US-China trade talks, Gaza fallout, meat rocks

Good morning, Quartz readers!

What to watch for today

Iran’s foreign minister meets with European leaders in Brussels. Mohammad Javad Zarif will talk about ways to save the Iran nuclear deal with his counterparts from the UK, France, and Germany. He spent Monday in Moscow and Sunday in Beijing discussing the same thing, following Donald Trump leaving the deal on May 8.

China’s vice-premier visits the US for five days of trade talks. President Xi Jinping’s top economic advisor, Liu He, will meet with Treasury secretary Steven Mnuchin amid US tariff threats and fears of a full-blown trade war. He might offer easier access for American firms to Chinese markets, or an easing of the rules on forced technology transfers.

Funerals and more protests in Gaza. Those killed by Israeli forces in yesterday’s rallies against the US embassy opening in Jerusalem will be put to rest on the same day Palestinians mark the “Nakba,” when more than 700,000 Palestinians fled or were forced from their homes in the war surrounding Israel’s creation. More protests are expected.

A crucial state election in India. The polls in Karnataka—the hub of India’s IT industry—are being treated as a bellwether ahead of national elections next year. A loss could spell disaster for the Congress party, which currently rules the state.

Ramadan begins. Ramadan, the ninth month of the Muslim year when observers fast from sunrise to sunset, begins on May 15 and will end on June 14 in many countries, though the dates vary slightly by location depending on the sighting of the moon.

While you were sleeping

China’s long-anticipated slowdown might finally be setting in. April data clouded the country’s economic outlook, with the pace of retail sales falling to a four-month low, and fixed-asset investment growing the slowest since 1999, while home sales also fell. One bright spot was industrial output, buoyed by the easing of pollution controls.

Israel’s border killings sparked criticism. South Africa and Turkey recalled envoys following the killing of at least 55 people and wounding of over 2,700 by Israeli forces at the Gaza border, where protests were held over the US opening its embassy in Jerusalem. UN human rights chief Zeid Ra’ad al-Hussein called the killings “shocking.”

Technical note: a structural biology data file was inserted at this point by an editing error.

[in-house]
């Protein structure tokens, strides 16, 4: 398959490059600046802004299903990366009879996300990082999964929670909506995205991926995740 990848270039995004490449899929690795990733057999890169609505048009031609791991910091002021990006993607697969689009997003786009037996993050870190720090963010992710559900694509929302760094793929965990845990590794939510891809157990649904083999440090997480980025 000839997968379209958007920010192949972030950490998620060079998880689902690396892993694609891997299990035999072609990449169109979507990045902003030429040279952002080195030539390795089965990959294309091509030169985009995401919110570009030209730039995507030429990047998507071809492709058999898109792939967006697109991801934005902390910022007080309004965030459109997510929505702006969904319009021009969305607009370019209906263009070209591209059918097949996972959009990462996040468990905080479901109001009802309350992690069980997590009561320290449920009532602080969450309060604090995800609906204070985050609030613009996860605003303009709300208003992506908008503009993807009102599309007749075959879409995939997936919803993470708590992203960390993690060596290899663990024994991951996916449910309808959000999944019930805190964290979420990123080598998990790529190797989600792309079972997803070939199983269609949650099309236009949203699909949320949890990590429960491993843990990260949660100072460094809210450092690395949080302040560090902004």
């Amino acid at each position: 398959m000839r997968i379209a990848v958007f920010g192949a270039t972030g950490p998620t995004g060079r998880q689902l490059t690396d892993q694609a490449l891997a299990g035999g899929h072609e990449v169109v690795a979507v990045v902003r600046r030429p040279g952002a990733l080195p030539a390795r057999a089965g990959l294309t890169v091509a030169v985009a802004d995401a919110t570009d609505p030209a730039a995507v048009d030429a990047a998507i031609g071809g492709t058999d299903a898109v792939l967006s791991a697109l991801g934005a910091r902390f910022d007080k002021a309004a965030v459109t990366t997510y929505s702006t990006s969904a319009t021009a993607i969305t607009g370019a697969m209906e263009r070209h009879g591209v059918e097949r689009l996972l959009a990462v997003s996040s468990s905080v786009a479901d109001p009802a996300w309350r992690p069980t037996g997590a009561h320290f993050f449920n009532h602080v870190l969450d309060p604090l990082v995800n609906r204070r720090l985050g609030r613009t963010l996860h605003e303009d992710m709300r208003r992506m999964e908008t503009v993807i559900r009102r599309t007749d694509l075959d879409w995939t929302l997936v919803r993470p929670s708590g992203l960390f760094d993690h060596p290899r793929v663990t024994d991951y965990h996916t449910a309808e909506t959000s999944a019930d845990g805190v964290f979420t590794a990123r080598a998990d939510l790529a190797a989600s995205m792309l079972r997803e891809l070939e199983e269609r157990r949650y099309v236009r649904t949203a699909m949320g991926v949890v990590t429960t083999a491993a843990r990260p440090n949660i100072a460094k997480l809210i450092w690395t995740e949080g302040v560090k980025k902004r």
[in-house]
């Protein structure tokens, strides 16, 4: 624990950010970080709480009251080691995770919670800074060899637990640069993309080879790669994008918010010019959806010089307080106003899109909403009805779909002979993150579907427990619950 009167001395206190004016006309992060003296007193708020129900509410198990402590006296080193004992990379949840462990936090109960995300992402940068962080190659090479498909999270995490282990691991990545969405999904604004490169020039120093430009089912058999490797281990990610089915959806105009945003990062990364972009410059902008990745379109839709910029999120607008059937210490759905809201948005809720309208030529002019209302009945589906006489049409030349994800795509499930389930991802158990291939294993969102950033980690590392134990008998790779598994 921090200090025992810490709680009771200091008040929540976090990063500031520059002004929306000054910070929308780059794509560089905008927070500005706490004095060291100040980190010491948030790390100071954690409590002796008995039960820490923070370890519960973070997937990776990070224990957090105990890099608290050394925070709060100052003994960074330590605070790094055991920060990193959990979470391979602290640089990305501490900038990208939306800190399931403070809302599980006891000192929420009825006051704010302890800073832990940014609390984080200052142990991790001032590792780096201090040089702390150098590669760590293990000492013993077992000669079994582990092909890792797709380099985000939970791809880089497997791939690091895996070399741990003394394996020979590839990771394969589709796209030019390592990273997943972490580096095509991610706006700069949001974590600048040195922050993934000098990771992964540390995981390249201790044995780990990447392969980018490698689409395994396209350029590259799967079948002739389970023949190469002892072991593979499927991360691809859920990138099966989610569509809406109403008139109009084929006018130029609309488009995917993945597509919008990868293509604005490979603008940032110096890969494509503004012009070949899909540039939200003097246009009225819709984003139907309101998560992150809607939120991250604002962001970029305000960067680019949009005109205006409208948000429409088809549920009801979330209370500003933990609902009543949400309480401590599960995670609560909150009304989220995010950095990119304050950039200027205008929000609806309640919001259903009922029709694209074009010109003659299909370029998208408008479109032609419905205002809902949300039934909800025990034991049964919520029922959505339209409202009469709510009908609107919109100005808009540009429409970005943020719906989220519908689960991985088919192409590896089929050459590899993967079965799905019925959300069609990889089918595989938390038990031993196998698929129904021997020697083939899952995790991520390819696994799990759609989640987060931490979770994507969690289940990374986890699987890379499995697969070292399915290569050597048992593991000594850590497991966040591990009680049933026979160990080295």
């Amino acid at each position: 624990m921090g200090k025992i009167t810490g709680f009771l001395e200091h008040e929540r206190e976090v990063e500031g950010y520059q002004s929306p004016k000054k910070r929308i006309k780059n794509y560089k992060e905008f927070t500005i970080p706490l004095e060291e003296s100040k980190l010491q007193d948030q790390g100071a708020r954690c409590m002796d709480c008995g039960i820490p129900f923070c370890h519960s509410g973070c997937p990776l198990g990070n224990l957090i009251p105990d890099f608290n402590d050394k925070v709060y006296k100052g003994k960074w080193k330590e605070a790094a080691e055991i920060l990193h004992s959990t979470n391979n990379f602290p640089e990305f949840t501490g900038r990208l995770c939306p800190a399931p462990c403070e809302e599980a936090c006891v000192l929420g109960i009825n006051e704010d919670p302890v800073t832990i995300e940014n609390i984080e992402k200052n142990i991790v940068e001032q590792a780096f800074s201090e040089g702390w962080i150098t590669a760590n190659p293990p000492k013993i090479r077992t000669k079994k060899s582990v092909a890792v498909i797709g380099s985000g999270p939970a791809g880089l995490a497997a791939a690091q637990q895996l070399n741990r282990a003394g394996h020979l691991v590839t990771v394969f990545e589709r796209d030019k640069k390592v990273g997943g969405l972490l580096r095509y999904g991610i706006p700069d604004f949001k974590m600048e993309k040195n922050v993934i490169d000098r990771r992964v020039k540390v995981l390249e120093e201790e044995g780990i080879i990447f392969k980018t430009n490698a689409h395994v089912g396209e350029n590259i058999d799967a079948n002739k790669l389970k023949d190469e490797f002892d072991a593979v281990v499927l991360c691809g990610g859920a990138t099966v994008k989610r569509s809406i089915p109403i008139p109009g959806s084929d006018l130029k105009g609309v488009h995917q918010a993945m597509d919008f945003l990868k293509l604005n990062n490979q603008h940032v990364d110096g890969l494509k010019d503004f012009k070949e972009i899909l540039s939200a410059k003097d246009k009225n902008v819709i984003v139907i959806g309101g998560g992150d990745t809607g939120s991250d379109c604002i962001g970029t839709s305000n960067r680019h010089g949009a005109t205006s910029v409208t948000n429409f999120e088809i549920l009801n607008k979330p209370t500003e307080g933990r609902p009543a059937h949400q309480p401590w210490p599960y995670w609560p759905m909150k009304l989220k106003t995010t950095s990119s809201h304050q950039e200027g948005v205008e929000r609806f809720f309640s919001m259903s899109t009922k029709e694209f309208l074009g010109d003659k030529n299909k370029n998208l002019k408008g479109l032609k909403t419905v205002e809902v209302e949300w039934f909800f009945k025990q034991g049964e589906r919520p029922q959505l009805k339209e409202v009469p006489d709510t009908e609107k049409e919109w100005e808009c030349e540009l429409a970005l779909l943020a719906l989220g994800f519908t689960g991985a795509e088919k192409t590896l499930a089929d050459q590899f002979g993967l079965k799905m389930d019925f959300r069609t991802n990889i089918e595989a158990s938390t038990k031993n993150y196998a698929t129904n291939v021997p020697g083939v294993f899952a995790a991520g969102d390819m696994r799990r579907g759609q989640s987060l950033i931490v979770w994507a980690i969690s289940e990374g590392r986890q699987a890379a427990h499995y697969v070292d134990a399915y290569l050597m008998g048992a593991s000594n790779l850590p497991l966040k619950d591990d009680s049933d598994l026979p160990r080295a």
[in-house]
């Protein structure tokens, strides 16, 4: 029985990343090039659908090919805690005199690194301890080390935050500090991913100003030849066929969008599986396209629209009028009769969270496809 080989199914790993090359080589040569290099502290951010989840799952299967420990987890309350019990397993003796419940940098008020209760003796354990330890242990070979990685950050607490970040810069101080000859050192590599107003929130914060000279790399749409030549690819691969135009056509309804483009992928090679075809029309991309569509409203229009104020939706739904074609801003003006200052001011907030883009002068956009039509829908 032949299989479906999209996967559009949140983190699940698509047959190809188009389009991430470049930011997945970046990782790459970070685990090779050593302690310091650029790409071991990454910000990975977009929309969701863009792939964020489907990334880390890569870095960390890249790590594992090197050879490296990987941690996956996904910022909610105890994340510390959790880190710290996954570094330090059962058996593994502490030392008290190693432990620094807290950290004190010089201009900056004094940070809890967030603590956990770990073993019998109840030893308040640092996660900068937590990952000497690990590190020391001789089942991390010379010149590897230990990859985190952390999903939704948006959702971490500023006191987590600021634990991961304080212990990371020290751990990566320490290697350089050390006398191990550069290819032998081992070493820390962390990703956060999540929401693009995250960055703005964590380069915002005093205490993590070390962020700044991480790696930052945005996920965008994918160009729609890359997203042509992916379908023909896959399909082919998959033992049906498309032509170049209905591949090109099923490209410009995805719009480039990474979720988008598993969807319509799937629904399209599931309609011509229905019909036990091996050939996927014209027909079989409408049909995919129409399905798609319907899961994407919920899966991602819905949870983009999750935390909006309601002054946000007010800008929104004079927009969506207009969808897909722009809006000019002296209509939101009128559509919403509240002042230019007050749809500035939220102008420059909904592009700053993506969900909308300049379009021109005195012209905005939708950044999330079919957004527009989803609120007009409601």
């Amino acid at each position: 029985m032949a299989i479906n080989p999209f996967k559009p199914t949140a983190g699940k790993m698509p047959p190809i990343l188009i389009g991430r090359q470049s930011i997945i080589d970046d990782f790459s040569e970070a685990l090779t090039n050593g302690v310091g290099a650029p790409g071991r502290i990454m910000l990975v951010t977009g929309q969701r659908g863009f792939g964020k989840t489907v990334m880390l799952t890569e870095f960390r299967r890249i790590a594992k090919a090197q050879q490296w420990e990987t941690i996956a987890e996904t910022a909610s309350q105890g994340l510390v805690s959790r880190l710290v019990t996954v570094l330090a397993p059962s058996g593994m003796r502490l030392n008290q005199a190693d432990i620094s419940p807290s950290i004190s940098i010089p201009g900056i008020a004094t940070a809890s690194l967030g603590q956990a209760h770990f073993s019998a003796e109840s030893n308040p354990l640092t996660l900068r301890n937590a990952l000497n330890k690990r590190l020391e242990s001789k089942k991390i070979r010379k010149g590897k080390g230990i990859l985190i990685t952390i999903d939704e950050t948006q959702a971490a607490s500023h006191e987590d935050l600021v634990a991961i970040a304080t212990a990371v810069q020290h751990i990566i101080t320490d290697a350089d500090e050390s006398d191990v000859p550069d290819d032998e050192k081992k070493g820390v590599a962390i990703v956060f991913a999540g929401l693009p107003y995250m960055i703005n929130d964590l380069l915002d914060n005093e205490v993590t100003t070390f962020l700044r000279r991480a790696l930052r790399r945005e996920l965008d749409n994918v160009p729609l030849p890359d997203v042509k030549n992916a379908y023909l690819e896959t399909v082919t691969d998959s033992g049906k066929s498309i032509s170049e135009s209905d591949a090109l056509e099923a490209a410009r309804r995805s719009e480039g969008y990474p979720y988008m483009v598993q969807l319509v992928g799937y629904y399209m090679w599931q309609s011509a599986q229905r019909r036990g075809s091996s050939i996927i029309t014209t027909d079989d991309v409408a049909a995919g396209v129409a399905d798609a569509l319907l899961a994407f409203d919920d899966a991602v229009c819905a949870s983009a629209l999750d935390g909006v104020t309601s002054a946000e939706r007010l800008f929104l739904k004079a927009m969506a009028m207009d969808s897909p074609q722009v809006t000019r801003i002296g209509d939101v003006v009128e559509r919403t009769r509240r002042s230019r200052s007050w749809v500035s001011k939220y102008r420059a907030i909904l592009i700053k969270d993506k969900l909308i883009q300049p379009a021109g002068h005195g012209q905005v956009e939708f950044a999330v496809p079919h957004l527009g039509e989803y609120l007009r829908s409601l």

Gap apologized for selling a t-shirt showing an “incorrect map” of China. A brouhaha erupted after a picture of the shirt, sold in a Canadian store, was posted on Chinese social media. The map omitted Taiwan, south Tibet, and the South China Sea. The US clothing retailer promised it would set up a review process to prevent such incidents.

Actress Margot Kidder died at 69. Best known for playing the tenacious Daily Planet reporter Lois Lane in the 1978 film Superman, Kidder died in her sleep in her Montana home. She also worked on and off broadway, touring in The Vagina Monologues, and spent her later years devoted to political activism.

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Matters of debate

Are ebooks dying or thriving? No one knows—Amazon stays mum on the data behind the self-publishing industry it controls.

Women aren’t quoted enough. Journalists allowing cultural sexism to dictate their choice of sources (paywall) instead of actively seeking women exacerbates the problem.

Introverts may be better networkers. Meaningful, one-on-one conversations promote deeper, more memorable connections.

Surprising discoveries

A 120-year-old starter was added to a Belgian sourdough library. An 84-year-old woman in Canada inherited the living yeast mixture from her grandfather.

Collectors prize rocks that look like meat. Lushan, China has literally set the standard for meat rocks, which are on display at a museum (paywall).

Bolivia’s navy has no ocean. The nation became landlocked in the 19th century, but its navy trains in hopes of returning to the sea one day.

A plastic bag made it to the world’s deepest spot. Even the Mariana Trench isn’t immune to the indestructible material that humans can’t stop throwing away.

Oil companies are giving up on climate change. Linguistic analysis shows that corporate responsibility reports are mentioning it less and less.

Our best wishes for a productive day. Please send any news, comments, ancient sourdough starters, and paper bags to You can follow us on Twitter for updates throughout the day or download our apps for iPhone and Android. Today’s Daily Brief was written by Steve Mollman and edited by Isabella Steger.